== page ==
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Review of Nightshade by


by Paul Doherty

I like historical fiction, and I like mysteries, but above all I like historical mysteries. While more familiar with Paul Doherty's work set in ancient Egypt, I still enjoyed this mystery set in early 14th century England. Thanks to Doherty's enchanting descriptions and vivid characterization, Nightshade drew me into the year 1304.

I probably have read other Hugh Corbett novels, but I can't remember them. Going off this novel alone, it's hard to get a sense of his character. We spend very little time in Corbett's head; most of the book consists of dialogue and action that doesn't involve Corbett. Still, this isn't necessarily a bad thing. However, it did leave me with this curious feeling that very little of the story was actually influenced by Corbett's actions. So much of it seemed plot driven.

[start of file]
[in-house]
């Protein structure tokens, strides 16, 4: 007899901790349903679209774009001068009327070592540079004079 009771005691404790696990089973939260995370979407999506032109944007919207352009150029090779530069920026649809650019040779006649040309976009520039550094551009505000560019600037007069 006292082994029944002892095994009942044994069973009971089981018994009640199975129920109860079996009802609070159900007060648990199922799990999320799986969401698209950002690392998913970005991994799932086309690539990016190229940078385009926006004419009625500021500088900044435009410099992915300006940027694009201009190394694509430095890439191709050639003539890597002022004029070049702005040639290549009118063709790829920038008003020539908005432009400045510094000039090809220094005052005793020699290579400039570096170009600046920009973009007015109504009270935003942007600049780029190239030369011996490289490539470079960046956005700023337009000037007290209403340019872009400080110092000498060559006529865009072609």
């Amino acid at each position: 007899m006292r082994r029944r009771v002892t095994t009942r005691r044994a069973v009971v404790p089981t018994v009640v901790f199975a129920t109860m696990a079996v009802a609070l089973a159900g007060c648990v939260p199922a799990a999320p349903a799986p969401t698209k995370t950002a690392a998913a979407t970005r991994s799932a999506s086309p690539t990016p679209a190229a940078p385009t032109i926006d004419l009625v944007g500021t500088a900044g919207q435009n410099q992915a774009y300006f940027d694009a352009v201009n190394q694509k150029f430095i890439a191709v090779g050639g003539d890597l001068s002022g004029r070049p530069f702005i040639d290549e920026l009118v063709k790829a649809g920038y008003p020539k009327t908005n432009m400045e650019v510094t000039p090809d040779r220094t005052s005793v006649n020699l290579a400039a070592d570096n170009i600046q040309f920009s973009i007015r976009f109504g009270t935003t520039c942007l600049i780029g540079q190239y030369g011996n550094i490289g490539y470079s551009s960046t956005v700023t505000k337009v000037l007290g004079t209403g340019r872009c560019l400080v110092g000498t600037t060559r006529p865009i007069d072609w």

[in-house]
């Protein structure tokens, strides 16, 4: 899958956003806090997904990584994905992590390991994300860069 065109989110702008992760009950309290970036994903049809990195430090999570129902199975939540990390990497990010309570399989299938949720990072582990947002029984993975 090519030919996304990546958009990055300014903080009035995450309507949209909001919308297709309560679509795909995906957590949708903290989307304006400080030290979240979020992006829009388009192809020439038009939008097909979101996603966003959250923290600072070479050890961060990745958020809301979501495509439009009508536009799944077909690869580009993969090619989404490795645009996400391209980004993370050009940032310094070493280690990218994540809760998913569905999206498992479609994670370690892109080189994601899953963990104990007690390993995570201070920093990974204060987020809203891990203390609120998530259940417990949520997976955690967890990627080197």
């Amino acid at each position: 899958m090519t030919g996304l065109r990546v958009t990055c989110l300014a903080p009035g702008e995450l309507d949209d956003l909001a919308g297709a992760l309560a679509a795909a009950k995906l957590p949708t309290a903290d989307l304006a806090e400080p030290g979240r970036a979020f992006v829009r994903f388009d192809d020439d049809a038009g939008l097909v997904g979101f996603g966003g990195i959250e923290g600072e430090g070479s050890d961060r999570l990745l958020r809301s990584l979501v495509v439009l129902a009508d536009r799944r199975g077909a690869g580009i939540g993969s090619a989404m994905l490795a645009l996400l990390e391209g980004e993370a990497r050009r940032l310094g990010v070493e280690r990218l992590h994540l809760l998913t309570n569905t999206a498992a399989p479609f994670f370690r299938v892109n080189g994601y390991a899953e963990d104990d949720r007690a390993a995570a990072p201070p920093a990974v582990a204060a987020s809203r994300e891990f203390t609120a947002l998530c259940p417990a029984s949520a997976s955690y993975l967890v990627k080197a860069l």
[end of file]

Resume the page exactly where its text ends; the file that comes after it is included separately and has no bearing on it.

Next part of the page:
The mystery itself was rather unsatisfactory. Firstly, I couldn't sympathize with the victim, so when we learn the identity of the murderer and the motive, I found myself almost thinking the murder justified. Secondly, the story felt flat for the majority of the book, with very little variation to it. The resolution, in which Corbett lectures the murderer at length as to how the murderer accomplished this crime, goes on for several pages.

As I mentioned in my first paragraph, I really enjoyed the setting and Doherty's writing. I just couldn't fall in love with the plot--it was too flat and, frankly, boring. For fans of the series, this book isn't terrible--I suspect it probably won't be one of the better ones, however. For people who are new to the Hugh Corbett series (or can't remember if they're new, like me!), start with the first book and work your way toward this one.


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